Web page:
It was the kind of credit union that wasn’t supposed to work. Credit unions to that point, in 1946, were based on groups of people with a “common bond” – say a workplace, church, neighbourhood, or ethnic affiliation. It was only because people knew each other in this way that a credit union could provide a member with a loan based on character rather than assets, which was the whole point of forming the credit union. It was this “closed bond,” as it was called, that lay at the heart of the credit union movement.
VanCity, on the other hand, was to be open to any resident in the city of Vancouver who wanted to join – a model that came to be known as an “open bond” credit union. It was a heretical idea for old credit union hands, and many predicted its failure. On the other hand, if it could be made to work it would open up the benefits of credit unionism and its member-owned ethos to a larger public.
As it happened, VanCity, once given birth, never looked back. Herschel Hardin tells the story – of striving, creativity, innovation, struggle and triumph. Beginning with $22 in memberships from its founders and an initial $300 deposit from a stranger, VanCity went on to become the largest credit union in Canada with many billions of dollars in assets. In the process, it revolutionized retail banking in the country.
Its member-owned culture – “owned by the people it serves” – generated a spirit of responsiveness and innovation that broke taboos and established new frontiers. Among its many “firsts” were providing mortgages to people living east of Cambie (in Vancouver’s working-class east end), lending to women in their own name, variable mortgages (mortgages whose balance could be paid off at any time), daily interest, “all-in-one financial statements, real-time online computerization of accounts, interbranch banking, Teleservice, ethical mutual funds, and much more – years, sometimes decades, ahead of the chartered banks.
It’s in the individual stories of VanCity’s people, however – their private and professional lives, their strengths and foibles - that Hardin captures the colour and drama of it all. The book is no dry corporate history. From the bold and sometimes maverick characters who set VanCity on its modest way in 1946, through to the increasing organizational complexity and activist boardroom politics of later times, it’s VanCity’s people that have been the lifeblood of the organization and who set it apart from its conformist counterparts in the banking sector.
Working Dollars recreates this VanCity past as if it were happening in front of your eyes.
People who read Working Dollars loved it, especially if they were interested in business – it’s such a great story of striving and innovation – but perversely it had virtually no reviews (see the sparse entries on the “review excerpts” page). This was all the odder, given that the book was so evocative. There are two likely explanations. First, VanCity is a local enterprise rather than a national one or even a regional one (unless one considers the BC Lower Mainland a region). It’s also not an Ontario enterprise, which would affect editorial decisions in Toronto and the national media. Unless an editor had some prior sense of VanCity’s importance, he or she might be more inclined to pass, notwithstanding the promotional materials. In most cases the book never made it into reviewers’ hands.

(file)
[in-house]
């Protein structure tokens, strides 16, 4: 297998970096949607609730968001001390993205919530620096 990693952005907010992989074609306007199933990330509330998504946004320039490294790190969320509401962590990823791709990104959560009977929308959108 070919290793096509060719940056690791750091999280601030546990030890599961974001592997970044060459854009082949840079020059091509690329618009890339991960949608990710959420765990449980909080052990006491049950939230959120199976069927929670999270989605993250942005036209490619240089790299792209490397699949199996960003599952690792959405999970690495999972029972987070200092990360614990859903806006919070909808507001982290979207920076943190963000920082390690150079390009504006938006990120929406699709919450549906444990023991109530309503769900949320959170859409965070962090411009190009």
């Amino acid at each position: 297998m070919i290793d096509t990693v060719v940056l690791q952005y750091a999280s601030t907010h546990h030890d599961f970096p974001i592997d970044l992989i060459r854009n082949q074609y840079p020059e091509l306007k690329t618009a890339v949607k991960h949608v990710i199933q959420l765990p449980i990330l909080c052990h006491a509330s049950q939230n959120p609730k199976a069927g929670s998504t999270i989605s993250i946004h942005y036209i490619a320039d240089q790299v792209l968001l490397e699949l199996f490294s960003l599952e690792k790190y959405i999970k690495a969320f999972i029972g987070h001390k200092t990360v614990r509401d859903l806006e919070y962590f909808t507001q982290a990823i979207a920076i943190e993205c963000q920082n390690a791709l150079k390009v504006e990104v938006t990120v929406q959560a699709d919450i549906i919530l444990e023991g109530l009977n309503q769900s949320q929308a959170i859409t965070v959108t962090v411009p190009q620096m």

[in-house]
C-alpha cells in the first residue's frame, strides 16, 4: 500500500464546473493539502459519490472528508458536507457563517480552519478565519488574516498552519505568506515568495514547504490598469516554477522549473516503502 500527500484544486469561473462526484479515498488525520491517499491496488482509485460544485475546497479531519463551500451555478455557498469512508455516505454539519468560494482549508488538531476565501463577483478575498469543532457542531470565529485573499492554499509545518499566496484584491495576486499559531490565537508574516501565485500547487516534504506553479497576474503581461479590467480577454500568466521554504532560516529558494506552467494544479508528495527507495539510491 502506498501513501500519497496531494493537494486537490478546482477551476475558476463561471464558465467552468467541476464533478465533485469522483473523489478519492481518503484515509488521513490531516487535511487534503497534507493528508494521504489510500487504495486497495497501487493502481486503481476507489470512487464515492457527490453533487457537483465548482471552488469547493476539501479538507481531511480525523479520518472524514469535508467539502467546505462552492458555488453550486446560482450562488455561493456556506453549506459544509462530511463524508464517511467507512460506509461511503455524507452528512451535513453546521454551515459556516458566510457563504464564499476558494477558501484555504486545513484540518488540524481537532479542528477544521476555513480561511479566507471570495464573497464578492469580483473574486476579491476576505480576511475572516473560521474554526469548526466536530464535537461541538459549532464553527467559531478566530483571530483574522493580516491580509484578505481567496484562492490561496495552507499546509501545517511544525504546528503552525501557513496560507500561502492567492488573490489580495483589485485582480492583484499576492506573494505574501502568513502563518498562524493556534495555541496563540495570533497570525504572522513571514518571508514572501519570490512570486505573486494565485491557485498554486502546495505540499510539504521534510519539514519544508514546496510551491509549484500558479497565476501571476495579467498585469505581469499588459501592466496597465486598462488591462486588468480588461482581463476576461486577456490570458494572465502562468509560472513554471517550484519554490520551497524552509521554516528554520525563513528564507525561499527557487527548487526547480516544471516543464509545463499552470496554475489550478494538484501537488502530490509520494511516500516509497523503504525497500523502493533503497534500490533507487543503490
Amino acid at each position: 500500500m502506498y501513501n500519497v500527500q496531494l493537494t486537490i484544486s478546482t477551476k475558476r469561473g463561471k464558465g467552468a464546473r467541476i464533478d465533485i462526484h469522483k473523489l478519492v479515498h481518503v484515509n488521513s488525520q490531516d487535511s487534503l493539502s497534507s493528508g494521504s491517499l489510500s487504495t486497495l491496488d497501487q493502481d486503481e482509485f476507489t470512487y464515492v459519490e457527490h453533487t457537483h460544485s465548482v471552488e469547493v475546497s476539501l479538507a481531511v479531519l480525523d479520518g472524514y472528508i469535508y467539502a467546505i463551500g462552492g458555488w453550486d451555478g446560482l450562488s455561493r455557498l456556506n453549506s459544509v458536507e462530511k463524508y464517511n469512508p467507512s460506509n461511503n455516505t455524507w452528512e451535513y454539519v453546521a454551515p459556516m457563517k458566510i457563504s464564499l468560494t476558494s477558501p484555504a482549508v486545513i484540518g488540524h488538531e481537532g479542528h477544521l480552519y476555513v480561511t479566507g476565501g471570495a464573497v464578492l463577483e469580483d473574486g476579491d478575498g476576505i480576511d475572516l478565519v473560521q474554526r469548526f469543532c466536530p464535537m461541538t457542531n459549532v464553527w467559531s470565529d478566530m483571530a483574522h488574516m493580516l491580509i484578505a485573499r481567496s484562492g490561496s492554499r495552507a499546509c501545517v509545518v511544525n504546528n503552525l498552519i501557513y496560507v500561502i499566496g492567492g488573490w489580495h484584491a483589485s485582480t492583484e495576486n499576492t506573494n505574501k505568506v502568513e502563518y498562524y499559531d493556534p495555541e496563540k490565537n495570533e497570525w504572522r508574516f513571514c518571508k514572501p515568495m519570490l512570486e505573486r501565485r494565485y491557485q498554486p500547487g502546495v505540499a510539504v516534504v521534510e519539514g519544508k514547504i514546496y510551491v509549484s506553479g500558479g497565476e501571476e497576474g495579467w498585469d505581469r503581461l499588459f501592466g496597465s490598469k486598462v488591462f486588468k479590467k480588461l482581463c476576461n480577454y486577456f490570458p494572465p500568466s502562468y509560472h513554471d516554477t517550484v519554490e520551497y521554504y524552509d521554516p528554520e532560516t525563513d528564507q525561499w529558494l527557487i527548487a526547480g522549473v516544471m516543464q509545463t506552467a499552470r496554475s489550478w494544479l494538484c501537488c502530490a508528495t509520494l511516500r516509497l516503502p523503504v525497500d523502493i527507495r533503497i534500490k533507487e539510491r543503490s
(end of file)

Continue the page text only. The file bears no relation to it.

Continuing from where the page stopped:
Secondly, Working Dollars was commissioned by VanCity. The Globe and Mail’s Report on Business was about to do a feature review of the book, but its policy excluded reviews of commissioned histories. The book might well have been discounted elsewhere, unread by reviewers, for the same reason. Yet unlike many other commissioned business histories – one on the Bank of Montreal comes to mind – it was rigorously independent. A clause in the contract between myself and VanCity assured this independence. I had insisted on it and told the story as it happened, warts and all.
The upshot – while run-of-the-mill business books were well-covered by the Canadian media in 1996, Working Dollars itself was ignored. For the most part, only VanCity’s members and credit union insiders knew about it. Credit Union Way in Saskatchewan published excerpts.
There would have been no other recognition at all had not Working Dollars, seemingly out of the blue, been listed as a Global Business Book Awards finalist. The Global Business Book Awards were sponsored by international management consultants Booz Allen & Hamilton and the Financial Times. As the awards name suggested, the reach was worldwide, although most entries probably came from the United States and western Europe. A gala awards ceremony was laid on at the Museum of Television & Radio in New York.
Working Dollars was nominated in the “business history” category. Although it wasn’t ultimately the winner (Ashes to Ashes, a book on the shenanigans of the tobacco industry, received the prize), the nomination by itself said a lot. A major purpose of the awards, as the official material explained, was to “help busy executives [sort through] the incredible array of business books being published all over the world [and] find the ones that are truly worthwhile, the ones that represent the best ideas in business.”
Working Dollars, of course, was not just one of those books, it was also a moving chronicle of real people who did extraordinary things. If there is such as thing as a literary tragedy, it would be that Working Dollars didn’t have a wider readership. The single major review, in the Vancouver Sun, didn’t even appear until after the awards nomination was announced, long after publication date, and the book editor asked himself why they had missed it.